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Coffee and Stout Braised Short Ribs Are a St. Patrick's Day Treat

By Tom Liddy | March 15, 2013 3:18pm

NEW YORK CITY — Short ribs are one of the most succulent cuts of beef and a perfect for a St. Patrick's Day feast.

The hardy cut lends itself to a variety of cooking methods and this recipe uses three of them for a rich and tender finish.

Recently, I tried Sixpoint's 3BEANS beer, which incorporates coffee, chocolate and Romano beans into an intense and complex brew.

I thought that the flavors from that beer would pair perfectly with the richness of short ribs.

The ribs, which tend to be larger and meatier than their pork counterparts, get a rub of dark-roasted coffee and a hint of chili for some heat.

They're then seared and braised in stout until meltingly tender.

Finally, the ribs are roasted in the oven to caramelize the sugars and develop a deep flavor before serving.

The dish is paired with a rustic parsnip and corn mash that balances the heat and richness of the ribs with a sweet creaminess.

Serves 2


For the ribs:

4 beef short ribs

Six pack of stout (you have to have some for drinking)

1 tbs. good quality dark-roast coffee

1/4 cup brown sugar, packed

1 tsp. chili powder

1/2 tsp. cayenne pepper

1/2 tsp. ground thyme

1 tsp. garlic powder

Salt and pepper

1 small onion, diced

2 stalks of celery, diced

3 cloves of garlic, minced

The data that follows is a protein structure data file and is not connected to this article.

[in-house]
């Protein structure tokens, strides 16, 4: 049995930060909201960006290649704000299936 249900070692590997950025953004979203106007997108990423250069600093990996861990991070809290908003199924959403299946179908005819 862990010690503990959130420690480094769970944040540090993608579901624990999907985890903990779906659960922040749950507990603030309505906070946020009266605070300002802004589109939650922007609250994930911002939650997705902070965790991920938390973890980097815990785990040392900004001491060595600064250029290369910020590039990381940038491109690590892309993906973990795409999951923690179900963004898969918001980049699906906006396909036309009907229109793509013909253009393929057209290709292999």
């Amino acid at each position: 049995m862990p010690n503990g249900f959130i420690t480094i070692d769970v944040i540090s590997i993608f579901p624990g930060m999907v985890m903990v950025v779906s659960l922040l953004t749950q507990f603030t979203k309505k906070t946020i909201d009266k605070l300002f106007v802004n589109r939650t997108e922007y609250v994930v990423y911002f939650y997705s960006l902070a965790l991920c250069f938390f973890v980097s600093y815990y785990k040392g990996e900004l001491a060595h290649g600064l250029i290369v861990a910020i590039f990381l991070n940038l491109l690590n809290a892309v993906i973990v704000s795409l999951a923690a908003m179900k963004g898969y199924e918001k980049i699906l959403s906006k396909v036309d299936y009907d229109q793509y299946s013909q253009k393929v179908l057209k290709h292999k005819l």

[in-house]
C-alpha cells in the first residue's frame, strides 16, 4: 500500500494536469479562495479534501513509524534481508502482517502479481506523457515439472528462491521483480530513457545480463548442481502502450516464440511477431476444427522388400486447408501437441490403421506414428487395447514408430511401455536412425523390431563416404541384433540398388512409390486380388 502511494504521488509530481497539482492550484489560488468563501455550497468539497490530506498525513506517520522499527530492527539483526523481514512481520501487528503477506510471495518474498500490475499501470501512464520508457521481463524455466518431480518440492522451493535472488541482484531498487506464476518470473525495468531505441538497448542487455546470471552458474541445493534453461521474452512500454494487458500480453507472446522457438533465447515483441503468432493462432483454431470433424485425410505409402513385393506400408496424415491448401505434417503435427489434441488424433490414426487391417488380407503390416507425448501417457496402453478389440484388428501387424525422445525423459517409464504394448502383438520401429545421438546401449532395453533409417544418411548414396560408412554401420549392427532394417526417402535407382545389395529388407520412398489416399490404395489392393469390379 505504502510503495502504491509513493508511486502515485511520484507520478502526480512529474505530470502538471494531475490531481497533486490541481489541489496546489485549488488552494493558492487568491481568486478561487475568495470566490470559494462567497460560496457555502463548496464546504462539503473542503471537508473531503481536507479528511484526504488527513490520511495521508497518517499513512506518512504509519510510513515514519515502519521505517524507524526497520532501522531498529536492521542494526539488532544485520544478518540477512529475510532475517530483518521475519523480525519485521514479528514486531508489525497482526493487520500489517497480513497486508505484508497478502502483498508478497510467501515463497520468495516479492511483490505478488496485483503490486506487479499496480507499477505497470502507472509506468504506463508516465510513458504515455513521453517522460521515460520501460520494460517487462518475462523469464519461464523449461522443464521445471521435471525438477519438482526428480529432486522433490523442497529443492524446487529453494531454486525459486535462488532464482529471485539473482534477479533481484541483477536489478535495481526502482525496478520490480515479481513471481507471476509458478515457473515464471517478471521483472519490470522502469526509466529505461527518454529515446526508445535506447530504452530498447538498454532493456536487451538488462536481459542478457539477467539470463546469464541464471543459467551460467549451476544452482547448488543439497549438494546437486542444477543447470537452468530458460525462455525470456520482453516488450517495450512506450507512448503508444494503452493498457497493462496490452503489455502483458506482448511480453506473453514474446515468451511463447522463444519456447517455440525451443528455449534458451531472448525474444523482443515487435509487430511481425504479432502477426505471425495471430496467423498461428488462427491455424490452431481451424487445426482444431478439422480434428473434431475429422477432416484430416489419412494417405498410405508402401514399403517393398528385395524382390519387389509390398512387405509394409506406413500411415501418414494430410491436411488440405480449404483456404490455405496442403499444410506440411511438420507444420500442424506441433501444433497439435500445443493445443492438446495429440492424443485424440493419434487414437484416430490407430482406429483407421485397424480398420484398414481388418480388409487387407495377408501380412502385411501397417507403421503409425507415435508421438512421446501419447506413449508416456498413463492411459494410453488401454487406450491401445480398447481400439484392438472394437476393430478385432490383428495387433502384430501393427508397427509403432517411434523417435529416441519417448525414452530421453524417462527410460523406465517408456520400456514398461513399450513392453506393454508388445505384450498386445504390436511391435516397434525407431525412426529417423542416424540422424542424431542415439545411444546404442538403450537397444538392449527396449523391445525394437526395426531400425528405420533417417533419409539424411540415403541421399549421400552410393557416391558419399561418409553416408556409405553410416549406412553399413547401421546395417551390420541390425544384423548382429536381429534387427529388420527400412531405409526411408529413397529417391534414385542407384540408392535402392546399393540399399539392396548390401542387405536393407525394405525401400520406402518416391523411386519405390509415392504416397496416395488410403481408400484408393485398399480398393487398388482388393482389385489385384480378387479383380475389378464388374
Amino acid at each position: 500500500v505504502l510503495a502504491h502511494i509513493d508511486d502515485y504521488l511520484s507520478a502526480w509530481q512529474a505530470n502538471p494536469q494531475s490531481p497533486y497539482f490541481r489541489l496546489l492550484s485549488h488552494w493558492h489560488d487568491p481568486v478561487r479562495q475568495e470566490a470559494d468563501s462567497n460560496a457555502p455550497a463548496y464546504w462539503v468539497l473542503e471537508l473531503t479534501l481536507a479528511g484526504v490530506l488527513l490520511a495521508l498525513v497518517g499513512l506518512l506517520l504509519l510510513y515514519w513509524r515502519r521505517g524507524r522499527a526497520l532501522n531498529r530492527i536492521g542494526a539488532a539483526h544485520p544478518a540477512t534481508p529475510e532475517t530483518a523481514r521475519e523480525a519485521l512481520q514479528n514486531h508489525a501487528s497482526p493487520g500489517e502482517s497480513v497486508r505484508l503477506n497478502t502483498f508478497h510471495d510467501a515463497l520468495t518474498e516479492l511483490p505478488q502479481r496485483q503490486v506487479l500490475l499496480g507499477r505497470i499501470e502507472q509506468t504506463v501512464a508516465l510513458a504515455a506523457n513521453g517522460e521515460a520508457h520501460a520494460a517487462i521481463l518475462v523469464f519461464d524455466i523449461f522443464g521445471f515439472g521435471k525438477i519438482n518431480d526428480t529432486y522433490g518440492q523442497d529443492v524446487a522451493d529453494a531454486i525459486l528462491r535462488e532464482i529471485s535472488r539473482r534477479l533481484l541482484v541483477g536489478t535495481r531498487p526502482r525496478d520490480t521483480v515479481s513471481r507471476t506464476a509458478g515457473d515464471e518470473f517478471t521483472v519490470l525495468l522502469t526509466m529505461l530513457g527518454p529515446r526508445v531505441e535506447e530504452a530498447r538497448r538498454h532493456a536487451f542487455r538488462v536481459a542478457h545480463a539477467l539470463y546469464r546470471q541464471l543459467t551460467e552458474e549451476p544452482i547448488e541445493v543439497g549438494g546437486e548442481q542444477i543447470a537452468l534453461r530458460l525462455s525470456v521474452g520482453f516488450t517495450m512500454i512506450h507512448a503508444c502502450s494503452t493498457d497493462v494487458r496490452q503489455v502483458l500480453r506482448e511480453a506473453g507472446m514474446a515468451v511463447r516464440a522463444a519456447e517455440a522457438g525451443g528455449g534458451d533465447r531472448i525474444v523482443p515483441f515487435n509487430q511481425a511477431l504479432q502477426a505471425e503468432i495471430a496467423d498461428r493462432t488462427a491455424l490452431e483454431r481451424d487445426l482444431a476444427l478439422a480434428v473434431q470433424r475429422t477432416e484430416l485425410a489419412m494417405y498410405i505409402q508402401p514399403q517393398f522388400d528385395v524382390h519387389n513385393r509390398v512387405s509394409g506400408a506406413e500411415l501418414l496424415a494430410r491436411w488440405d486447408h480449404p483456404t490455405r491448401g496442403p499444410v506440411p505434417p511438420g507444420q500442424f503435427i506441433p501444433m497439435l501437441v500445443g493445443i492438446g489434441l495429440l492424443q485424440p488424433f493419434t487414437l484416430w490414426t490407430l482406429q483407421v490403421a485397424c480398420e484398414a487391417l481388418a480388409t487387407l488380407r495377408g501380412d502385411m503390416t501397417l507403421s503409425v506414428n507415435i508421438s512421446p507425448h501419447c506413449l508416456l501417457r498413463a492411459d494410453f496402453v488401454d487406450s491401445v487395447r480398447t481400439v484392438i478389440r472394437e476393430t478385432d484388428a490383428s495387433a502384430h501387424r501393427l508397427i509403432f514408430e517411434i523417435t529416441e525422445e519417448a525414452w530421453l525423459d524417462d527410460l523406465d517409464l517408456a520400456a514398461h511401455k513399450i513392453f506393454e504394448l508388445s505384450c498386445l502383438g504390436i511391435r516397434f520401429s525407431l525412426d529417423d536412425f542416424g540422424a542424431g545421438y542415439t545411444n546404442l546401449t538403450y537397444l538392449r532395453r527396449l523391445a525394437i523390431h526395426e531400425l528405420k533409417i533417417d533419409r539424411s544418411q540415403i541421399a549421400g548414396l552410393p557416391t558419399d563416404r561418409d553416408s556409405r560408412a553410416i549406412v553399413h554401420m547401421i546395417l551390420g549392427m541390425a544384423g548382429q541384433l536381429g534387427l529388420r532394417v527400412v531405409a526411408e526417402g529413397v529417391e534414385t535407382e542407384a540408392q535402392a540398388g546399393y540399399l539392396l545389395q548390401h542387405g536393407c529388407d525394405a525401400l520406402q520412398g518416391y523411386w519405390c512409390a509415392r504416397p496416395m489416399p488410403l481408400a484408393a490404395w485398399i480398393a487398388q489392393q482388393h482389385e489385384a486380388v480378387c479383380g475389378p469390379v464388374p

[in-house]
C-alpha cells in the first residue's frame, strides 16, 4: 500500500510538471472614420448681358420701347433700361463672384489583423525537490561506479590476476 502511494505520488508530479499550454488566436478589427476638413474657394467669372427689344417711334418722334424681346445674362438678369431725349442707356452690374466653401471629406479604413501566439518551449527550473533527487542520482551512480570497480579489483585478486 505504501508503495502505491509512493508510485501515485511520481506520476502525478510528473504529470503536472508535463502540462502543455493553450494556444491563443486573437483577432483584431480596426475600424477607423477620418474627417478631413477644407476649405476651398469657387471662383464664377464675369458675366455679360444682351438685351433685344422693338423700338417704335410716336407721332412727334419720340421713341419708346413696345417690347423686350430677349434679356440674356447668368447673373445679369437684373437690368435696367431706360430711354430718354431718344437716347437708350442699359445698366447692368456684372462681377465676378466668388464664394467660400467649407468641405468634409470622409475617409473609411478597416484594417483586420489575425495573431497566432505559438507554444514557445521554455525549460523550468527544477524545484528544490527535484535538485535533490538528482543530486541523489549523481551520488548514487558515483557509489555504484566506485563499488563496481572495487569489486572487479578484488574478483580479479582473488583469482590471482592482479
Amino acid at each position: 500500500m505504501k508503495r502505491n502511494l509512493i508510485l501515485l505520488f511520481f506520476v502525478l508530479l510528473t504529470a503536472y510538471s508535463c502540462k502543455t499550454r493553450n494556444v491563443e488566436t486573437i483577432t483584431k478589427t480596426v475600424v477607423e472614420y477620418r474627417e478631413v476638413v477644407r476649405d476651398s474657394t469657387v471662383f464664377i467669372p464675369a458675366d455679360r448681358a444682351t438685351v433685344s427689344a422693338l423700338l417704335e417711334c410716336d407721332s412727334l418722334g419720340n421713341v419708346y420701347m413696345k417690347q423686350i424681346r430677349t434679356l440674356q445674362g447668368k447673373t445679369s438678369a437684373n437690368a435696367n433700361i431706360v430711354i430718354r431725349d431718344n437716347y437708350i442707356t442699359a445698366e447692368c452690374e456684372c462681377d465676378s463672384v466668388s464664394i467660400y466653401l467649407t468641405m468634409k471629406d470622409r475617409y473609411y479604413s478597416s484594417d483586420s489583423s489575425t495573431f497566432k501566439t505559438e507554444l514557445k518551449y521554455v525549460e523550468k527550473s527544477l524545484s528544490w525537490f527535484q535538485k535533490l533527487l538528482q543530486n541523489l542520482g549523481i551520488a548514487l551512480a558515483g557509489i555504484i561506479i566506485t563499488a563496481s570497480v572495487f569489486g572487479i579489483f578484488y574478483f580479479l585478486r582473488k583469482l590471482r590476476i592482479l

For the mash:

3 large parsnips, cut into large dice

2 ears of corn, kernels cut off the cob

1/4 cup slab bacon sliced

1/2 cup heavy cream

2 tbs. butter



1. Combine the coffee, chili powder, garlic, thyme, salt and pepper in a small bowl. Score the underside of the ribs and rub both sides well with the spices.

2. Heat a large, heavy-bottom pot over medium heat. When the pan is warm, brown the ribs on all sides, being careful not to crowd the pan and working in batches if necessary.

3. When the meat is browned, add the celery, onion and garlic and sweat the vegetables for 3-5 minutes.

4. Then add enough beer to just barely cover the meat, the coffee and the brown sugar and season with salt and pepper. Bring to a boil and then reduce the heat to a low simmer. Cook for about two hours. The meat can be braised up to a day beforehand.

5. Remove the ribs from the braising liquid and skim the fat from the top. Bring up to temperature If you braised the ribs ahead of time, scrape the solidified fat from the surface of the remove from the fridge and bring up to temperature on the stove.

6. Preheat the oven to 400 degrees and place the ribs on a greased baking sheet. Roast until caramelized on the outside, about 20 minutes.

7. Meanwhile, strain the braising liquid and reduce by about half. Check for seasoning and use as a sauce.

For the mash:

1. Put the turnips into a large pot and cover with salted cold water. Bring to a boil and then turn the heat down. Simmer for about 12 minutes, or until a sharp knife easily passes through the pieces.

2. Meanwhile put a skillet on medium heat and add the bacon. When the bacon is crisp (about 8 minutes), add the corn and sautee, another 3 minutes.

3. Add the cream to the corn and bacon mixture, season and simmer about 5 minutes until the flavors combine. 

4. Drain the turnips and roughly mash in the pot or a bowl. Mix in the butter and corn mixture and season with salt and pepper.

5. Serve the ribs on top of the mash and spoon around some sauce.